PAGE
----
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ctDNA Sequencing Reliably Detects KIT/PDGFRA Mutations and Correlates with Outcomes in Patients with Metastatic, TKI-Resistant GIST Treated with Avapritinib or Regorafenib

Findings from the ctDNA analysis in the VOYAGER study
23 May 2023

In a study that evaluated, for the first time, the clinical validity and potential clinical utility of circulating tumour DNA (ctDNA) determination in a large cohort of patients with metastatic gastrointestinal stromal tumour (GIST) with plasma samples collected prospectively in the VOYAGER study, the researchers documented the landscape of KIT and PDGFRA mutations in metastatic, imatinib-resistant GIST. The selective pressure exerted with prior treatment lines promotes a shift toward increased resistant subpopulations in the KIT activation loop. Individual mutations in KIT/PDGFRA determine tyrosine kinase inhibitor (TKI) sensitivity and resistance in metastatic GIST. ctDNA-detected KIT/PDGFRA mutations in imatinib-resistant GIST prognosticate third- or fourth-line TKI treatment outcomes.

Consideration of ctDNA to monitor disease progression and provide more personalised treatment options in patients with GIST should continue to be explored according to Dr. César Serrano of the Sarcoma Translational Research Group, Vall d’Hebron Institute of Oncology (VHIO), Hospital Universitario Vall d’Hebron, Vall d’Hebron Barcelona Hospital Campus in Barcelona, Spain, and colleagues who published the findings on 25 April 2023 in the Annals of Oncology.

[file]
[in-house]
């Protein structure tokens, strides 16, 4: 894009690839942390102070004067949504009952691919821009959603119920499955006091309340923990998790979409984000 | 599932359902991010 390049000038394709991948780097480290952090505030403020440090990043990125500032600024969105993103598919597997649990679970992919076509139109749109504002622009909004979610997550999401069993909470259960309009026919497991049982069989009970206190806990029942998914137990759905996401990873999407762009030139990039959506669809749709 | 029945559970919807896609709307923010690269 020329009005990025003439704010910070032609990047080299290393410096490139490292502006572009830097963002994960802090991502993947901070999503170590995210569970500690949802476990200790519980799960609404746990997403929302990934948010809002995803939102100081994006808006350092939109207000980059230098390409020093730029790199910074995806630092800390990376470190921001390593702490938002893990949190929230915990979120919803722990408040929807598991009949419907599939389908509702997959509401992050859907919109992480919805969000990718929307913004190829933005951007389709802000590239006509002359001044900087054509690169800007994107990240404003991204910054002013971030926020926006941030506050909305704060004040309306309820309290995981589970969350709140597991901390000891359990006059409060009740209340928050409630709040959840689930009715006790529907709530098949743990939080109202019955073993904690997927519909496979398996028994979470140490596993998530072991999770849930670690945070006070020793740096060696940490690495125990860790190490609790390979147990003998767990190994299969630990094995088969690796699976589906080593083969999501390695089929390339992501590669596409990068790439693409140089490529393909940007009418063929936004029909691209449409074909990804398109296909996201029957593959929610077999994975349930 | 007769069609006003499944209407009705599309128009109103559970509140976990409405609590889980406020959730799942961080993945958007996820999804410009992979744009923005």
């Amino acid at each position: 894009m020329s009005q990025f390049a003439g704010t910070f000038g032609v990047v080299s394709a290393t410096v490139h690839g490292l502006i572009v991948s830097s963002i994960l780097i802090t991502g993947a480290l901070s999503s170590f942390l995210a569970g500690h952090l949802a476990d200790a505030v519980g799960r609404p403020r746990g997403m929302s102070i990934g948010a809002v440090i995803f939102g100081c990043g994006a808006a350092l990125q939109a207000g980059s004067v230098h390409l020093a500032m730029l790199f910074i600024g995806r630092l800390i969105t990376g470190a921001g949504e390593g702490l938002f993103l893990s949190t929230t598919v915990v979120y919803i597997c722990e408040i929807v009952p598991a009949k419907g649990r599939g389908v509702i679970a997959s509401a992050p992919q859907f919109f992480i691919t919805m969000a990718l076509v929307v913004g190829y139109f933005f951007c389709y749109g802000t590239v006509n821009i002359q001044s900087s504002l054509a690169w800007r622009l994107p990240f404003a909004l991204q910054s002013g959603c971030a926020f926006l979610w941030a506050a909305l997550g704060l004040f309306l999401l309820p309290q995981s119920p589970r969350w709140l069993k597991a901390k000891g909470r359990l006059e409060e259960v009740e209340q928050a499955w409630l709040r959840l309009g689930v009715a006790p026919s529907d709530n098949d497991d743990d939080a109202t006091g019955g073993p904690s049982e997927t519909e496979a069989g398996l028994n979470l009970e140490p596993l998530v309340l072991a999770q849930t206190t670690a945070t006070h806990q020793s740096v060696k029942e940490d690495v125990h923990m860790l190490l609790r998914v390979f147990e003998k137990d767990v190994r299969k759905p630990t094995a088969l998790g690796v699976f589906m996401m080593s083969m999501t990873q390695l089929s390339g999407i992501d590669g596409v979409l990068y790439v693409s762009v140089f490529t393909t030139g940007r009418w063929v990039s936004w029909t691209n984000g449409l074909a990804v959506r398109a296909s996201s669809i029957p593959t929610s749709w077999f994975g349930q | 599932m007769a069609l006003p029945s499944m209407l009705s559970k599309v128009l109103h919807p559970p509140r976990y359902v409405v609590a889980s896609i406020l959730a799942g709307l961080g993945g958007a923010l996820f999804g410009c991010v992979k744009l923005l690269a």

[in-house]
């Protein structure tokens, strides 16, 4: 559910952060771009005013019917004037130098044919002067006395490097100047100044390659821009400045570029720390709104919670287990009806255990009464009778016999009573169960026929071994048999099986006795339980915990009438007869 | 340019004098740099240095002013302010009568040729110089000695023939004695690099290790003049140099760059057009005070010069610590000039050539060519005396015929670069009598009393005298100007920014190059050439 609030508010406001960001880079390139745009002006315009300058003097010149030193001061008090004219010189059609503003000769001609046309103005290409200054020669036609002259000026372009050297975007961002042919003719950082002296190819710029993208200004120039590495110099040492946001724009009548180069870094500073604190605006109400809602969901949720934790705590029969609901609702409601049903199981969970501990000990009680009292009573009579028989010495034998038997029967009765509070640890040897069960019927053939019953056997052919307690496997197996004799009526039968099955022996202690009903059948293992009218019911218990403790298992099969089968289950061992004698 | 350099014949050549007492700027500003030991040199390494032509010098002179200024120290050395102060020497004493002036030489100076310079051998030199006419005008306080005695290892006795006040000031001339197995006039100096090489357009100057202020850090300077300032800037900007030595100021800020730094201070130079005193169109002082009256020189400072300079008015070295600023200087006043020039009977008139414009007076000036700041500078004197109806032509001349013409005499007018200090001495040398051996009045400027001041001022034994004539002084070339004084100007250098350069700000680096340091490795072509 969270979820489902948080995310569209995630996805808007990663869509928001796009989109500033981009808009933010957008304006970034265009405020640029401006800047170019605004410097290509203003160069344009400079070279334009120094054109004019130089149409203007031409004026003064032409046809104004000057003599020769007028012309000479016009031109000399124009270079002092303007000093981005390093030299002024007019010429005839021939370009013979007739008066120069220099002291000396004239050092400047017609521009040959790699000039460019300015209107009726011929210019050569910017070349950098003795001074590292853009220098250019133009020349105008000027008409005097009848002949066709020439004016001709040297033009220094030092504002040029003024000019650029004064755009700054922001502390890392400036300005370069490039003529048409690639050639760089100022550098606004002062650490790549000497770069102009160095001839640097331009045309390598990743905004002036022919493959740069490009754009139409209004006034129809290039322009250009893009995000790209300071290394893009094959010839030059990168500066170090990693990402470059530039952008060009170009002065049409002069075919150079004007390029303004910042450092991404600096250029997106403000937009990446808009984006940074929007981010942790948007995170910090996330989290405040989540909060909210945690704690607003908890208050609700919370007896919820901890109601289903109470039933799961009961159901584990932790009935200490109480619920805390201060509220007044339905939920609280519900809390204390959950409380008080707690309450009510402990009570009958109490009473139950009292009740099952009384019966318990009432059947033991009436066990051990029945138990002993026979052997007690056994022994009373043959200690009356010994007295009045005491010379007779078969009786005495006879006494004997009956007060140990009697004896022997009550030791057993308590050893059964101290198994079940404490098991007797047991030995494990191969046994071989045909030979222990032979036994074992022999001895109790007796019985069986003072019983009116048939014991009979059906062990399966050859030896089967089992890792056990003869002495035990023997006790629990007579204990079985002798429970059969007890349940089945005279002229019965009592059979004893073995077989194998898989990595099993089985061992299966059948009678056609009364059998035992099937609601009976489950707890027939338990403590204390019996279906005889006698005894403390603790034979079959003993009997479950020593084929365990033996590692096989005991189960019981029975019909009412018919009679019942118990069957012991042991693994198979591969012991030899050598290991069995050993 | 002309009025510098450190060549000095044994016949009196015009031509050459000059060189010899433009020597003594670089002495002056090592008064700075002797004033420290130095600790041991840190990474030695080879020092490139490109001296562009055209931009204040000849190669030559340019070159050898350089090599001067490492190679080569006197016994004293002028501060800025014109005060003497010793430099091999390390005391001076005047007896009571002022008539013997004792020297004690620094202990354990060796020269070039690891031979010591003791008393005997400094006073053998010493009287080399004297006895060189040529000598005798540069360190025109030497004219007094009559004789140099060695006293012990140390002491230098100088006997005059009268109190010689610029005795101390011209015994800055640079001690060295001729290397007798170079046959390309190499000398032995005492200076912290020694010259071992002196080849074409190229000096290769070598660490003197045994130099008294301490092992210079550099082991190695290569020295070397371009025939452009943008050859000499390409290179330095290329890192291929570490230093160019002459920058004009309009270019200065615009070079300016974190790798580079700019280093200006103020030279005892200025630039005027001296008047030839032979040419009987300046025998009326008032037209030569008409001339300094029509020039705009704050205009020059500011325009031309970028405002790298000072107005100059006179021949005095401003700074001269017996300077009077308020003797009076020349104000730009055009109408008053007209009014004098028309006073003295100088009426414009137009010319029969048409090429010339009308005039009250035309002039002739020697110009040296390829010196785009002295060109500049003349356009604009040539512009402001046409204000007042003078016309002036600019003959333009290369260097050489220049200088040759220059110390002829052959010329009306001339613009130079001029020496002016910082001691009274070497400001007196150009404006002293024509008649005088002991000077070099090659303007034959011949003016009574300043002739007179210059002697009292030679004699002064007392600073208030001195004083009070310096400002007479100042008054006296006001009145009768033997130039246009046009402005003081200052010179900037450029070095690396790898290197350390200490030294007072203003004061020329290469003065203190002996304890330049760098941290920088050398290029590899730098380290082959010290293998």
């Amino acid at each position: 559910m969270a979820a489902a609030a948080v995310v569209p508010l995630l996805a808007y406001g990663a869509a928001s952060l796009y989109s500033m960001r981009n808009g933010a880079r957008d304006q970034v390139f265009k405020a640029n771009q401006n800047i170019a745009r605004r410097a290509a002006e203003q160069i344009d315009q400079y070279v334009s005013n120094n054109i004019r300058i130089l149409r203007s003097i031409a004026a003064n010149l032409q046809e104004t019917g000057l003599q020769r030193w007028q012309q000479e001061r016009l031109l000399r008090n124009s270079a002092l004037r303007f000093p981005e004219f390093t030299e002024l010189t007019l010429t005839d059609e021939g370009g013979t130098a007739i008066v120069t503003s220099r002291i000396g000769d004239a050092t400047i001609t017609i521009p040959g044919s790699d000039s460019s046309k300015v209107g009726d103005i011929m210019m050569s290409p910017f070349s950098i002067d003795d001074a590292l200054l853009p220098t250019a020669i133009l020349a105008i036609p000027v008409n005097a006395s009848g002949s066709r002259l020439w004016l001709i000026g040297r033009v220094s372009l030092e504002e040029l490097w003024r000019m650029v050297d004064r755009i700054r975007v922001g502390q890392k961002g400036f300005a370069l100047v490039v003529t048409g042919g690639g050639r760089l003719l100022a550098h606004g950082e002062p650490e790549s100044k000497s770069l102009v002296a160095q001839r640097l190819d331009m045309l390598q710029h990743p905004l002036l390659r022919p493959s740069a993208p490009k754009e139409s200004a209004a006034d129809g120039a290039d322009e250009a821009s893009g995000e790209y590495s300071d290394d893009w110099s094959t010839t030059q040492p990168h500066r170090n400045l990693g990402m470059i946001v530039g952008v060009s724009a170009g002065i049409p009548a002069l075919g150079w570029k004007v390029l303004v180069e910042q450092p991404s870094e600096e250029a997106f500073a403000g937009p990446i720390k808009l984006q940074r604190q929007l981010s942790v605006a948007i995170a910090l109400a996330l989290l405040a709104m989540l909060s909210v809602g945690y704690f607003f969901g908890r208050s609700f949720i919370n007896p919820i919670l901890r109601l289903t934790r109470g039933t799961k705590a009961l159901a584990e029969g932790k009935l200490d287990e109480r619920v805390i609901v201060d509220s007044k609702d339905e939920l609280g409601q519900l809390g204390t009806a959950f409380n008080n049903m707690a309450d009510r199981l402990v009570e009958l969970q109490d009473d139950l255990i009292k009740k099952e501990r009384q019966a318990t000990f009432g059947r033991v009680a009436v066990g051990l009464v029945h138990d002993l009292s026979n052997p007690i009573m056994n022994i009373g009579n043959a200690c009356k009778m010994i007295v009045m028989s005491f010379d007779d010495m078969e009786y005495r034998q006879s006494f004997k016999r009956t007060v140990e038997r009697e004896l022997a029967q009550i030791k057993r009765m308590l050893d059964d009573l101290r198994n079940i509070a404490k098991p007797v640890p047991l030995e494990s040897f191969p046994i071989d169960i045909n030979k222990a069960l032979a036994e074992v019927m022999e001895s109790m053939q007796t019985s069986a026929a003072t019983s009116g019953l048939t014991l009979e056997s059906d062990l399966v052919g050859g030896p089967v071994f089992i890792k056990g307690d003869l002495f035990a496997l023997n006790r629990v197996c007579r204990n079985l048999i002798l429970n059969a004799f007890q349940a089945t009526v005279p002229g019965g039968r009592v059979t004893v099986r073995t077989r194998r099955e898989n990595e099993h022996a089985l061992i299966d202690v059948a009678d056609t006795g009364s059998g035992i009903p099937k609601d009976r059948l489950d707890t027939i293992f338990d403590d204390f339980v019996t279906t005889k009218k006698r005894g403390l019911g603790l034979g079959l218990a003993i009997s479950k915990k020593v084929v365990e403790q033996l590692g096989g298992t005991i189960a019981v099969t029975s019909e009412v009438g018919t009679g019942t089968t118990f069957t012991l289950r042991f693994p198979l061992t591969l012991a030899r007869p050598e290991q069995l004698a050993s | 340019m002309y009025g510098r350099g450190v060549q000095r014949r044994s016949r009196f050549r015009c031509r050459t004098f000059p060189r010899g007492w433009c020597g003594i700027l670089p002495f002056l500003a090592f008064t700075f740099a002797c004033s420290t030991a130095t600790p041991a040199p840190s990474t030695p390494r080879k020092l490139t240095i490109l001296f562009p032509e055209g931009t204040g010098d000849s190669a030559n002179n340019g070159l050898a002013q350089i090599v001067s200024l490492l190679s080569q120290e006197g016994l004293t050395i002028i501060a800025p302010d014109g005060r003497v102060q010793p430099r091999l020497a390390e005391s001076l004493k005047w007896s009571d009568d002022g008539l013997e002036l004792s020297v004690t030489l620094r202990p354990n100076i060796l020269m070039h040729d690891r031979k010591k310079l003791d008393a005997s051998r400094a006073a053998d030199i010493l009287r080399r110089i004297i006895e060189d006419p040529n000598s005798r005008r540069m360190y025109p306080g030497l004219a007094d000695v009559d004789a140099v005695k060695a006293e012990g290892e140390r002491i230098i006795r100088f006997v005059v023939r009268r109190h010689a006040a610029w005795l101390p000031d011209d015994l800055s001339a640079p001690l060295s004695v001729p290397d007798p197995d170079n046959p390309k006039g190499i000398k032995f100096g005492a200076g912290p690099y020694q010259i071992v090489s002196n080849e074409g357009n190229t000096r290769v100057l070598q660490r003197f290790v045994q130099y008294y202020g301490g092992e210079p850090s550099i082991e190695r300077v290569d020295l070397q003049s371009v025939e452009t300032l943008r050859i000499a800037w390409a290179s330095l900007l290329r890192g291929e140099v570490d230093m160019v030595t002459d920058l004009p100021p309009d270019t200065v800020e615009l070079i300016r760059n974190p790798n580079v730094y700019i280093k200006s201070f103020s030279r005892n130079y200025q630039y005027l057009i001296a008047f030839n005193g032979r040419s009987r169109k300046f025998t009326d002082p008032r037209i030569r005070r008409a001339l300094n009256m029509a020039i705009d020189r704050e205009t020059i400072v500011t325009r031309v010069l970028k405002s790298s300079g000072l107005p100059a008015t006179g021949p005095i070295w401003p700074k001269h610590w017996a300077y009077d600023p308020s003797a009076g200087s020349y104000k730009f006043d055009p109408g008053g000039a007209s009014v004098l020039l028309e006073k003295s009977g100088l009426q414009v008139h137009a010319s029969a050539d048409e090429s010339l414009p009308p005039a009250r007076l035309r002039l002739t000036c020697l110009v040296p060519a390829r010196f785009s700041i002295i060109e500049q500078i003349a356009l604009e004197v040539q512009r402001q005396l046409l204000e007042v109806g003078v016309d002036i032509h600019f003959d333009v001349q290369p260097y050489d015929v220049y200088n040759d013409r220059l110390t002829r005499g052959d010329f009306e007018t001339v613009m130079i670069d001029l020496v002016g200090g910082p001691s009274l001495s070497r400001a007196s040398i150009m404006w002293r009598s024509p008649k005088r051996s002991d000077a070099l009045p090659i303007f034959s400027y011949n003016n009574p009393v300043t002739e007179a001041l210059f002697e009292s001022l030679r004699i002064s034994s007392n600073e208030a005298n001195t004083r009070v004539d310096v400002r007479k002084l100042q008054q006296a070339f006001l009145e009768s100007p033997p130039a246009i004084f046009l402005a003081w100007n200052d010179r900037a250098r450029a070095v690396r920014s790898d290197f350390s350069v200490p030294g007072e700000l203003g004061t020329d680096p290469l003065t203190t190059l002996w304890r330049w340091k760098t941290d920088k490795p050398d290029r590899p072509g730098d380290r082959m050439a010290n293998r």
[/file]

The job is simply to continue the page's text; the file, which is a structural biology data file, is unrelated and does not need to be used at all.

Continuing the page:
The authors wrote in the background that GIST constitutes a paradigm to address the clinical impact of ctDNA determination. The majority of GISTs are driven by gain-of-function mutations in genes encoding KIT (approximately 70%) or PDGFRA (approximately 15%) receptor tyrosine kinases. Targeted inhibition of these receptors with first-line imatinib achieves major responses and durable clinical benefit.

KIT oncogenic signalling remains the primary oncogenic driver after imatinib failure, as emergence of secondary mutations in KIT is the primary cause of imatinib resistance in approximately 90% of KIT-mutated GISTs. Previous tumour tissue-based series showed these mutations cluster in the ATP-binding pocket (encoded by exons 13 and 14) and the activation loop (encoded by exons 17 and 18).

The current treatment paradigm of imatinib-resistant metastatic GIST does not incorporate KIT/PDGFRA genotypes in therapeutic drug sequencing, except for PDGFRA exon 18-mutated GISTs that are indicated for avapritinib treatment.

Several studies have attempted to provide evidence to support use of ctDNA determination to guide therapeutic decisions. The rarity of this disease together with the heterogeneity of technologies used in previous studies have limited the understanding of GIST progression and the development of ctDNA analysis technology as a clinical tool.

In this work, the researchers evaluated prospectively collected ctDNA molecular data from the phase III VOYAGER study to understand the evolving landscape of TKI progression and expand on the potential clinical utility of ctDNA determination in patients with advanced GIST who experienced progression after 2 or 3 lines of treatment.